Ciarán Whelan: Handing the ball to Dublin is just not good enough
Read Ciarán Whelan's column exclusively in The Herald every Friday
The old adage of “control the controllables” is commonly used in the world of sports psychology and I would suspect it is something that regularly crops up in the Dublin dressing-room these days.
There are a lot of factors that are outside the control of a sports teams but the one aspect that can be controlled is your own team’s performance.
Cruising through another Leinster Championship is at this stage a futile exercise for the current Dublin team, but it is what it is and nobody can change that. Dublin can only approach every game with the focus on their own performance, mentally and physically.
Meath were hugely disappointing in their approach to the game last weekend. I got a sense in the first half that they had more ability to test the Dublin team, particularly in their defence, but their tactical set-up in conceding every Dublin kick-out essentially meant it became a damaged limitation exercise.
There is an element of ‘damned if you do and damned if don’t’ in terms for defensive structures and I accept that.
However, most competent teams now try get a balance between extra defensive cover and pressing the opposition of their kick-out where possible.
With Pádraig Harnan employed as a sweeper, the Meath management accepted the loss of the possession on every Dublin kick-out.
This meant that Meath were never going to gain any momentum or pin Dublin into their own half for any period of the game.
After each of the eight good points they kicked in that first half, they basically handed Dublin back the football rather than try force Dublin to kick a 50/50 possession and try get a foothold in the game.
There is no reason that they could not have pushed up on the kick-outs and had a process in place for a midfielder or half-forward to drop back and pick up Harnan’s direct marker once they had lost possession in midfield.
The downside from a Dublin perspective is the lack of intensity, which is an element of the game outside of their control. When Jim Gavin sat down to review last Sunday’s game, there will have been small elements of Dublin’s play that he will look to improve on.
Some of the basic errors came from having too much time on the ball, which can lead to a somewhat casual execution of shooting or passing.
The intensity of battle is something that is difficult to recreate on the training field. The physicality and reduced time you have in possession is only harnessed through competitive games.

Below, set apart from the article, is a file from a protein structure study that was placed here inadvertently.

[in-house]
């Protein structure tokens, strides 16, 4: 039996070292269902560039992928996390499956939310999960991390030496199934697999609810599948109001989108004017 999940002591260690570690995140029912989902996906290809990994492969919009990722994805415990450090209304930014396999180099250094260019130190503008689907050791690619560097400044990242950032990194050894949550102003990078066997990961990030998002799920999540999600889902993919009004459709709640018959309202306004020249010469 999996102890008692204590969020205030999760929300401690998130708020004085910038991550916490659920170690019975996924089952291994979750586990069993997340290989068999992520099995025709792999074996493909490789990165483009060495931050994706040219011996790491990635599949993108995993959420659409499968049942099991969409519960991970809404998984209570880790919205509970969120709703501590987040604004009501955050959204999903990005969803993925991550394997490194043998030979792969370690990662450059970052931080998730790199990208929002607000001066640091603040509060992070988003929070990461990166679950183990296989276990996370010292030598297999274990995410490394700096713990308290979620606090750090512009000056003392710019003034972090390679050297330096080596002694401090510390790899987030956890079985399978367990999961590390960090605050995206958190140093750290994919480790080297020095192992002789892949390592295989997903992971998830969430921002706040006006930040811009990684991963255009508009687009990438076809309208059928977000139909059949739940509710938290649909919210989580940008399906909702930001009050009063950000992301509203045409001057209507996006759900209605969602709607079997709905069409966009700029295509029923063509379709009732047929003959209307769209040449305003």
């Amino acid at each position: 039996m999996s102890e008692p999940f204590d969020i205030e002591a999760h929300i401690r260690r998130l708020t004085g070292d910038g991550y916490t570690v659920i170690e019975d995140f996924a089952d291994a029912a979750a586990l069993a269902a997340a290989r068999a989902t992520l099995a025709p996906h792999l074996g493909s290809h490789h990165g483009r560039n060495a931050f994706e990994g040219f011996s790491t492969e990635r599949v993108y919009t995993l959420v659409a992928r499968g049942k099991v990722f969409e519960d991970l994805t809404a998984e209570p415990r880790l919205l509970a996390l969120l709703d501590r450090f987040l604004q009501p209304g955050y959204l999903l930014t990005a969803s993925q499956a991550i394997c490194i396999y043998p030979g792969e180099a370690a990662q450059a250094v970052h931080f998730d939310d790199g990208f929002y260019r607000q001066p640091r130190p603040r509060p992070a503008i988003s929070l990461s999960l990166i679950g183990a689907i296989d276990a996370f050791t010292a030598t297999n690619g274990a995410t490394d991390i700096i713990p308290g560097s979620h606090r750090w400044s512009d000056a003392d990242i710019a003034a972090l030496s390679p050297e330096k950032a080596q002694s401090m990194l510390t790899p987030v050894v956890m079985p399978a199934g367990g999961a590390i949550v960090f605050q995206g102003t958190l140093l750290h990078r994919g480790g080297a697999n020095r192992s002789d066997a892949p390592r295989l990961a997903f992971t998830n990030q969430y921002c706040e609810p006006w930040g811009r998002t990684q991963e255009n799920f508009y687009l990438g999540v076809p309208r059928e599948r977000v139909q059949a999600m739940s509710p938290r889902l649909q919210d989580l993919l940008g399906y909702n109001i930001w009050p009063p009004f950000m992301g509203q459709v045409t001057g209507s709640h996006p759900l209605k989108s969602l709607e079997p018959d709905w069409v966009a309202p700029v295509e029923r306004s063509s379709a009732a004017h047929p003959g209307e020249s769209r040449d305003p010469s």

While Dublin will be back on the training field this weekend, some of their potential future opponents will be back in action in the two Ulster semi-final replays, where the intensity levels will be firmly switched on.
All four teams – Cavan, Tyrone, Donegal and Monaghan – will benefit in the longer term with an extra game this weekend that will prepare them better for the All-Ireland Series, win or lose.
Tyrone do not lose replays and will not concede three goals again anytime soon so that makes Cavan’s task that bit harder.
Donegal and Monaghan is more of a difficult match to call. Both these teams know each other inside out and have developed a rivalry in recent years that is threatening to boil over.
Last weekend’s drawn game was a full-blooded contest that kept the neutral fully engrossed.
Expect more fireworks tomorrow evening once again. Both teams have scope for improvement but Donegal look better positioned to enhance some basic elements of their performance.
Giving Monaghan eight points from placed balls is a worrying trend of sloppy fouling, following on from the concession of seven scoreable frees against Fermanagh in their previous game.
Rory Gallagher must rectify this element of the Donegal game and make Monaghan work harder for their scores.
Michael Murphy had an off day from placed balls last weekend and you would expect that his strike-rate will be up near his high standards tomorrow night.
Malachy O’Rourke deserves massive credit for keeping a freshness and hunger in his Monaghan team.
After their defeat to Tyrone in last year’s All Ireland SFC quarter-final, he faced a tough task in rejuvenating his team to go to the well once again.
Monaghan’s ball-retention skills are top class and with their experience of playing Donegal, they bring great width to their game and avoid carrying the ball into the tackle.
His biggest concern will be the concession of goal chances and Donegal breached their rear guard with relative ease at times last weekend by pulling their full-back line out of position.
I expect Donegal might just have enough to come out on top but whether they have the spark that brought Sam home to the hills of Donegal, I am still not so sure yet. Time will tell.